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Minerva Chirurgica 2017 Apr 14

DOI: 10.23736/S0026-4733.17.07357-6

Copyright © 2017 EDIZIONI MINERVA MEDICA

lingua: Inglese

The role of chemotherapy in unresectable or metastatic adenocarcinoma of the stomach and gastroesophageal junction

Mustafa BOZKURT, Fatemeh G. AMLASHI, Mariela BLUM MURPHY

Department of Gastrointestinal Medical Oncology, The University of Texas, MD Anderson Cancer Center, Houston, TX, USA


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Gastric cancer including gastro-esophageal junction adenocarcinomas are most challenging and deadly cancers of the gastrointestinal tract. Gastric cancer has a fatality-to-case ratio of 0.66, translating that nearly two thirds of newly diagnosed patients will have disseminated disease and in need of systemic therapy (1). Advanced gastric adenocarcinoma (AGC) is a heterogenous disease with differences in geographical distribution, histopathology, and molecular subtypes. Fluoropyrimidines (5-FU, S-1, and capecitabine), platinum compounds (cisplatin, oxaliplatin), taxanes (paclitaxel, docetaxel), and the topoisomerase inhibitory irinotecan are active drugs against AGC. The combination of fluoropyrimidines with a platinum compound is the optimal first-line treatment. Trastuzumab (given in combination with chemotherapy for HER2 positive tumors) and Ramucirumab are the only targeted agents approved by the food and drug administration for the treatment in AGC for first and second line respectively. Efforts are being directed to harness the immune system with checkpoint inhibitors and to combining these drugs with chemotherapy in clinical trials. Genomic technology advancements might provide us with the tools to create personalized treatment for AGC in the near future with the goal to improve outcomes. In this article we aim to review current therapeutic regimens for AGC with an update of ongoing clinical trials.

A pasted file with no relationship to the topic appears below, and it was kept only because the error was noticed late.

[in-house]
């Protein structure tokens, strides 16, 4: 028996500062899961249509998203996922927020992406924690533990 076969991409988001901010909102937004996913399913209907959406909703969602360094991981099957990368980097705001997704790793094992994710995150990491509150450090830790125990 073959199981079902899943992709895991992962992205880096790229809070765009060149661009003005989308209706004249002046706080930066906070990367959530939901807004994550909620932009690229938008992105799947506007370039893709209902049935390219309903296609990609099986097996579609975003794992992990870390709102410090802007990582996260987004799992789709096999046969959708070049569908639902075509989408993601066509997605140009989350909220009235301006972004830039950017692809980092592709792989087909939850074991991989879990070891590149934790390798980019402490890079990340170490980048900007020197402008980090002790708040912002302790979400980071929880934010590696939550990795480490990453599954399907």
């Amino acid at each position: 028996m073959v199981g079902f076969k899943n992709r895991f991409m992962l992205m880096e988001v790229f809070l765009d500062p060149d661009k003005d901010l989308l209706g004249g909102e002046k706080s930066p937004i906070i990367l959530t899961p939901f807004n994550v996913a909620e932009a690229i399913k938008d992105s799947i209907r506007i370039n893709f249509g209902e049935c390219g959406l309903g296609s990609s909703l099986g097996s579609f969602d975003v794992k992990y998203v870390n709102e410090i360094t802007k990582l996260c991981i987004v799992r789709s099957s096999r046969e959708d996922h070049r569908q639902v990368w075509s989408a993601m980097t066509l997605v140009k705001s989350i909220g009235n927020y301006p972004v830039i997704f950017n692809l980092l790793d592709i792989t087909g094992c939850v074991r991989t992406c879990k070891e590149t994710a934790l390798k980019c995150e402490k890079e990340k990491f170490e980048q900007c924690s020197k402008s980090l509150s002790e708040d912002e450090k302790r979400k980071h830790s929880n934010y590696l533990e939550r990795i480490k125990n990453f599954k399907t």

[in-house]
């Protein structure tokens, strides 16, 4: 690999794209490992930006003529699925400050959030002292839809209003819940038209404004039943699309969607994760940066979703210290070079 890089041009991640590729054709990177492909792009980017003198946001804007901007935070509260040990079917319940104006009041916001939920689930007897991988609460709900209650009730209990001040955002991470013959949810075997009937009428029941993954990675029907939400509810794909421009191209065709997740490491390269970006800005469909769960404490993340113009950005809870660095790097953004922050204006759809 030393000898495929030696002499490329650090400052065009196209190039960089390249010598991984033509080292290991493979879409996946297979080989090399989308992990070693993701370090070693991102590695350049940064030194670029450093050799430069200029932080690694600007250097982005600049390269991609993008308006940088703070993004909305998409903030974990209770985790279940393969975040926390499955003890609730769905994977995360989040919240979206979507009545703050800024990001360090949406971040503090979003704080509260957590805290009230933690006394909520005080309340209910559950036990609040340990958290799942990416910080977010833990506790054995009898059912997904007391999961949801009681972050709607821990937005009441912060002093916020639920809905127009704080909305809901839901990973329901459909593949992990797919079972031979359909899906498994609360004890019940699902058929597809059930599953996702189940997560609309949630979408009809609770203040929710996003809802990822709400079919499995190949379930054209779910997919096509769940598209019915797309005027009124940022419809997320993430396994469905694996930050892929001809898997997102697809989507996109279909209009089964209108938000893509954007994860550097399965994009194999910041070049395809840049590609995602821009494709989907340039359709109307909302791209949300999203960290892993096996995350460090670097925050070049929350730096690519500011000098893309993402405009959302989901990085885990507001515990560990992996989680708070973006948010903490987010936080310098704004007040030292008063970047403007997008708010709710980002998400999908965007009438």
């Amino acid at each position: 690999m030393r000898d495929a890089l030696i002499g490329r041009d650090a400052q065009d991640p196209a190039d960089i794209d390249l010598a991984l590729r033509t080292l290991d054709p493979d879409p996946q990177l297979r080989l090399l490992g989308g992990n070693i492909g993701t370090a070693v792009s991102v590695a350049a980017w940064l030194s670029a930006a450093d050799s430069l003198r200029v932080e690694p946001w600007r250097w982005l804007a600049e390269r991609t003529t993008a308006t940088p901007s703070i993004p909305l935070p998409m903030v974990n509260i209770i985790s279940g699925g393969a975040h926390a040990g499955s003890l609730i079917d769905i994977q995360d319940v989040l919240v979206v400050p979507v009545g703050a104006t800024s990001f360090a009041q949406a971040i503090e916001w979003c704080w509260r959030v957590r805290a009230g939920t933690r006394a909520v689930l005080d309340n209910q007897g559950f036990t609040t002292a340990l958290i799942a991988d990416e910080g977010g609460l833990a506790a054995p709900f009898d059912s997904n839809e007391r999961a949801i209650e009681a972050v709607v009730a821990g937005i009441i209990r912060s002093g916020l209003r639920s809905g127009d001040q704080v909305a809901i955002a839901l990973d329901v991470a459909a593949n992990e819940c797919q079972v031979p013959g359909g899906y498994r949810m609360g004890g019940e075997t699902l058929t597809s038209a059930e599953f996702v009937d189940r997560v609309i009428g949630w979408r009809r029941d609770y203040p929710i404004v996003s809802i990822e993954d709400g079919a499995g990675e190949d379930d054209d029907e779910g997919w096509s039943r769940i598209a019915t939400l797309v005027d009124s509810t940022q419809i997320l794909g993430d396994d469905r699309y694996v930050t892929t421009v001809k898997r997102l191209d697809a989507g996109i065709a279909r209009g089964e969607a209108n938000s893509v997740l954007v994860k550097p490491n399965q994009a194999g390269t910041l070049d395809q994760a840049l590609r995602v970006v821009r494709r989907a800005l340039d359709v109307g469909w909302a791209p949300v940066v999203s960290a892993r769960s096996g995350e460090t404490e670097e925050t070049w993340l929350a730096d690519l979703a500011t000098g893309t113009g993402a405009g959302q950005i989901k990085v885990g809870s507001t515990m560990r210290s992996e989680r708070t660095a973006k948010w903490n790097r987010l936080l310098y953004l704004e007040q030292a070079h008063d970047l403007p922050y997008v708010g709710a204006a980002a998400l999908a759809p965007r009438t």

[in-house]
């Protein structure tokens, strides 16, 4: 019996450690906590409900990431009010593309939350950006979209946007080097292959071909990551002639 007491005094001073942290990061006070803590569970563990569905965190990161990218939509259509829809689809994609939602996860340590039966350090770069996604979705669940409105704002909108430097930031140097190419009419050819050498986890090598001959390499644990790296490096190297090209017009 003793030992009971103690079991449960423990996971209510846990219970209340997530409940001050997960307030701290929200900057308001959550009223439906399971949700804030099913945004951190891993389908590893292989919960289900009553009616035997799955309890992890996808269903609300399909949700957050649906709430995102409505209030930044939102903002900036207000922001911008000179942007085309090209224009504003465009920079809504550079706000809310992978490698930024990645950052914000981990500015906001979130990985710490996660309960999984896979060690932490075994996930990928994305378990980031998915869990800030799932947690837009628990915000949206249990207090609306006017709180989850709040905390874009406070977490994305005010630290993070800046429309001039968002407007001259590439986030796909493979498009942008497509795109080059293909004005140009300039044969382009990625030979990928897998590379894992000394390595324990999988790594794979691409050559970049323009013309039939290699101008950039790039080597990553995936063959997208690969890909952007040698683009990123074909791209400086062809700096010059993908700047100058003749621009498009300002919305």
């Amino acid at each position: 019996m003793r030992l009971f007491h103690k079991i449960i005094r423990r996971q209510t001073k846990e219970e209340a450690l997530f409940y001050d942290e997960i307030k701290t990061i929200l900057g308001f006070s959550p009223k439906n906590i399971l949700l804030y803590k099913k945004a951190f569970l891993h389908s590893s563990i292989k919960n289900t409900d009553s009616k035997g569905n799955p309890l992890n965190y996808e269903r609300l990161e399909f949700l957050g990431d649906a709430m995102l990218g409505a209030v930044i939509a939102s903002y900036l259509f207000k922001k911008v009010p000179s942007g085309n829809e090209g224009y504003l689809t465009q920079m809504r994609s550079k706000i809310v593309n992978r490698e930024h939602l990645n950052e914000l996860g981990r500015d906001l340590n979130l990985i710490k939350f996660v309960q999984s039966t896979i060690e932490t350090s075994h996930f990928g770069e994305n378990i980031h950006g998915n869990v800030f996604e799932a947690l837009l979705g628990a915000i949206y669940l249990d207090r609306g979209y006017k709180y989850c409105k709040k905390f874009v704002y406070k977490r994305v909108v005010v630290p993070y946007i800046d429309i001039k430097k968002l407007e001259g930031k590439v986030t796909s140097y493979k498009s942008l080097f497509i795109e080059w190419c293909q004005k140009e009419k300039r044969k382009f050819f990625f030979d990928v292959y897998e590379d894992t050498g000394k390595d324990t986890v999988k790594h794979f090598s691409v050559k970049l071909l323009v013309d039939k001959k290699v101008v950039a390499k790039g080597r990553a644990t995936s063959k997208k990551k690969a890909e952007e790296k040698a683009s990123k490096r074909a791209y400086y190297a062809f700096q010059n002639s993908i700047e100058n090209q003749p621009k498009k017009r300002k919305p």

KEY WORDS: Gastric cancer - Gastric adenocarcinoma - Gastroesophageal junction - Chemotherapy - Targeted therapy

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mblum1@mdanderson.org